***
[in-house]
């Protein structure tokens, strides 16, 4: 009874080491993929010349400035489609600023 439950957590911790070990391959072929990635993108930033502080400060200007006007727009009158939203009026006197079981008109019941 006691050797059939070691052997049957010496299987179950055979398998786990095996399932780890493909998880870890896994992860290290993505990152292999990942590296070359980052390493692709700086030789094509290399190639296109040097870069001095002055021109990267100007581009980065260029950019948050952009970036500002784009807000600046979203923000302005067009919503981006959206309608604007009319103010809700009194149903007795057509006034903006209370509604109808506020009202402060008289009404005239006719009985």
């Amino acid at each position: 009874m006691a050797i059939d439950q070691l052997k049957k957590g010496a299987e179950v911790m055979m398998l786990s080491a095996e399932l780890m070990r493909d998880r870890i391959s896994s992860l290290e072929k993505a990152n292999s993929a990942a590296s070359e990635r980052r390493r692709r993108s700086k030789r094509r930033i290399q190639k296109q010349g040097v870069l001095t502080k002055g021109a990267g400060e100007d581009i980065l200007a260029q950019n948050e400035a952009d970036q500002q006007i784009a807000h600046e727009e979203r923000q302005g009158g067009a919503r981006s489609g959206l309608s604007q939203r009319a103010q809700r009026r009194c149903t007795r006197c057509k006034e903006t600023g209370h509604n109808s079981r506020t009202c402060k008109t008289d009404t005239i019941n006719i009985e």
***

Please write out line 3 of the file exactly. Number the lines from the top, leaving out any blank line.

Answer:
């Amino acid at each position: 009874m006691a050797i059939d439950q070691l052997k049957k957590g010496a299987e179950v911790m055979m398998l786990s080491a095996e399932l780890m070990r493909d998880r870890i391959s896994s992860l290290e072929k993505a990152n292999s993929a990942a590296s070359e990635r980052r390493r692709r993108s700086k030789r094509r930033i290399q190639k296109q010349g040097v870069l001095t502080k002055g021109a990267g400060e100007d581009i980065l200007a260029q950019n948050e400035a952009d970036q500002q006007i784009a807000h600046e727009e979203r923000q302005g009158g067009a919503r981006s489609g959206l309608s604007q939203r009319a103010q809700r009026r009194c149903t007795r006197c057509k006034e903006t600023g209370h509604n109808s079981r506020t009202c402060k008109t008289d009404t005239i019941n006719i009985e």